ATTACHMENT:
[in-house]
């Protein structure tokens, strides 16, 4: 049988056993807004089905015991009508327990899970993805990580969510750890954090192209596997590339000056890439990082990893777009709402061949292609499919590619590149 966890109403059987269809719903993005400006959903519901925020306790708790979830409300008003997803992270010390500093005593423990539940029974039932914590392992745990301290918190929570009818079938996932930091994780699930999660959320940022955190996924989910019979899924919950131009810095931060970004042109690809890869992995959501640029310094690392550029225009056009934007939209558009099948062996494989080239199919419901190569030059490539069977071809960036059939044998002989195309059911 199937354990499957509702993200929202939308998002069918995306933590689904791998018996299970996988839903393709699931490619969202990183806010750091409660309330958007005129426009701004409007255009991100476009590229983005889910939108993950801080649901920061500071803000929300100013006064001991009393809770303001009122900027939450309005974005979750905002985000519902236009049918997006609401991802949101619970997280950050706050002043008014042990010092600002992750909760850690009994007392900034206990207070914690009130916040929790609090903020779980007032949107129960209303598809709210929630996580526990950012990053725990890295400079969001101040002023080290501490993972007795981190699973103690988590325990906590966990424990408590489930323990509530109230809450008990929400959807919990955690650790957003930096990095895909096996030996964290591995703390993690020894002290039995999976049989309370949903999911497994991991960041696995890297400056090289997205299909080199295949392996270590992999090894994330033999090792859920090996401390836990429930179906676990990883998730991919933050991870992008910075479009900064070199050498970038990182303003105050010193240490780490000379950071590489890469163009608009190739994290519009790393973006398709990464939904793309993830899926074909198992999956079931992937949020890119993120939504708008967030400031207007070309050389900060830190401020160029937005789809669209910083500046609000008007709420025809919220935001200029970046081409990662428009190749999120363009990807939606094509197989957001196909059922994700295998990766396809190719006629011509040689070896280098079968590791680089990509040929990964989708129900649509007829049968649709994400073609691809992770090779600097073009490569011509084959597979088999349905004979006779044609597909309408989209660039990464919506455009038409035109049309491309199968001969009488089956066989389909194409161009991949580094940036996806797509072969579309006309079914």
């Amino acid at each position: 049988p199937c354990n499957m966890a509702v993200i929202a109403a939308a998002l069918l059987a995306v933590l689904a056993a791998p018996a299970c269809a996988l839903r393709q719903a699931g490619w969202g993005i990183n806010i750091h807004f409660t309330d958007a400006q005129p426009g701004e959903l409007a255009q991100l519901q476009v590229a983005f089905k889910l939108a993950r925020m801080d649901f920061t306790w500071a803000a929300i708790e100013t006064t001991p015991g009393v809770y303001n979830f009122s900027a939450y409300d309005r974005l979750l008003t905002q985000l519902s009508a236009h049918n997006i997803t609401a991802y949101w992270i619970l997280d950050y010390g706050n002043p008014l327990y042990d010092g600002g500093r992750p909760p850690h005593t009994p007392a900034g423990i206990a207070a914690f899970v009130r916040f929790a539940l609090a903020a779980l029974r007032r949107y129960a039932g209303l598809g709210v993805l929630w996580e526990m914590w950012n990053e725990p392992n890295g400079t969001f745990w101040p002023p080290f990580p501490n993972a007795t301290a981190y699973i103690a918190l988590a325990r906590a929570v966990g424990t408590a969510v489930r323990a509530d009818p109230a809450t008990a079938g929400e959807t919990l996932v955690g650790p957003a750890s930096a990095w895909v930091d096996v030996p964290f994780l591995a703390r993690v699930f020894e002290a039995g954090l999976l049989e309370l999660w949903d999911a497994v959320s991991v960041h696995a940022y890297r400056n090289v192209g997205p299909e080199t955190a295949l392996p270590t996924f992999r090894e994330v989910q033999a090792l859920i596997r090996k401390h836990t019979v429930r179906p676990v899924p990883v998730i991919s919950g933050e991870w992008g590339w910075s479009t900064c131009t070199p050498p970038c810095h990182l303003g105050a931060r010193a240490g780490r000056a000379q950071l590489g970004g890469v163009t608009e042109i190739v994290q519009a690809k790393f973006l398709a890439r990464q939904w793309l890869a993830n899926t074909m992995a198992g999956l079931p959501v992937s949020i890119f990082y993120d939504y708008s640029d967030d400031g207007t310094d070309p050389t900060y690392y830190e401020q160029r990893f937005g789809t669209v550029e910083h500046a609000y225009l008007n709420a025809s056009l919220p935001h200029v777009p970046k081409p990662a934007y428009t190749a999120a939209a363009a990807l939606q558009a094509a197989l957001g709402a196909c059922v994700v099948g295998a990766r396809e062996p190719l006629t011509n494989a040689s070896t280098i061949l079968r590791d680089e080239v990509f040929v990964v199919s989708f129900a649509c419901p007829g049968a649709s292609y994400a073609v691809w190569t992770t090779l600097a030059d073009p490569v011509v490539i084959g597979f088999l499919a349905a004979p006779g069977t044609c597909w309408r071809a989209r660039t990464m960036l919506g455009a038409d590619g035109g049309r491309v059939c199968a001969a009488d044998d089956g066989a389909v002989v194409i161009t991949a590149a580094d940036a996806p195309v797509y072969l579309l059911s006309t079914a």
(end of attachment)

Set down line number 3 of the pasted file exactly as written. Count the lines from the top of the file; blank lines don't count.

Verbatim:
């Amino acid at each position: 049988p199937c354990n499957m966890a509702v993200i929202a109403a939308a998002l069918l059987a995306v933590l689904a056993a791998p018996a299970c269809a996988l839903r393709q719903a699931g490619w969202g993005i990183n806010i750091h807004f409660t309330d958007a400006q005129p426009g701004e959903l409007a255009q991100l519901q476009v590229a983005f089905k889910l939108a993950r925020m801080d649901f920061t306790w500071a803000a929300i708790e100013t006064t001991p015991g009393v809770y303001n979830f009122s900027a939450y409300d309005r974005l979750l008003t905002q985000l519902s009508a236009h049918n997006i997803t609401a991802y949101w992270i619970l997280d950050y010390g706050n002043p008014l327990y042990d010092g600002g500093r992750p909760p850690h005593t009994p007392a900034g423990i206990a207070a914690f899970v009130r916040f929790a539940l609090a903020a779980l029974r007032r949107y129960a039932g209303l598809g709210v993805l929630w996580e526990m914590w950012n990053e725990p392992n890295g400079t969001f745990w101040p002023p080290f990580p501490n993972a007795t301290a981190y699973i103690a918190l988590a325990r906590a929570v966990g424990t408590a969510v489930r323990a509530d009818p109230a809450t008990a079938g929400e959807t919990l996932v955690g650790p957003a750890s930096a990095w895909v930091d096996v030996p964290f994780l591995a703390r993690v699930f020894e002290a039995g954090l999976l049989e309370l999660w949903d999911a497994v959320s991991v960041h696995a940022y890297r400056n090289v192209g997205p299909e080199t955190a295949l392996p270590t996924f992999r090894e994330v989910q033999a090792l859920i596997r090996k401390h836990t019979v429930r179906p676990v899924p990883v998730i991919s919950g933050e991870w992008g590339w910075s479009t900064c131009t070199p050498p970038c810095h990182l303003g105050a931060r010193a240490g780490r000056a000379q950071l590489g970004g890469v163009t608009e042109i190739v994290q519009a690809k790393f973006l398709a890439r990464q939904w793309l890869a993830n899926t074909m992995a198992g999956l079931p959501v992937s949020i890119f990082y993120d939504y708008s640029d967030d400031g207007t310094d070309p050389t900060y690392y830190e401020q160029r990893f937005g789809t669209v550029e910083h500046a609000y225009l008007n709420a025809s056009l919220p935001h200029v777009p970046k081409p990662a934007y428009t190749a999120a939209a363009a990807l939606q558009a094509a197989l957001g709402a196909c059922v994700v099948g295998a990766r396809e062996p190719l006629t011509n494989a040689s070896t280098i061949l079968r590791d680089e080239v990509f040929v990964v199919s989708f129900a649509c419901p007829g049968a649709s292609y994400a073609v691809w190569t992770t090779l600097a030059d073009p490569v011509v490539i084959g597979f088999l499919a349905a004979p006779g069977t044609c597909w309408r071809a989209r660039t990464m960036l919506g455009a038409d590619g035109g049309r491309v059939c199968a001969a009488d044998d089956g066989a389909v002989v194409i161009t991949a590149a580094d940036a996806p195309v797509y072969l579309l059911s006309t079914a």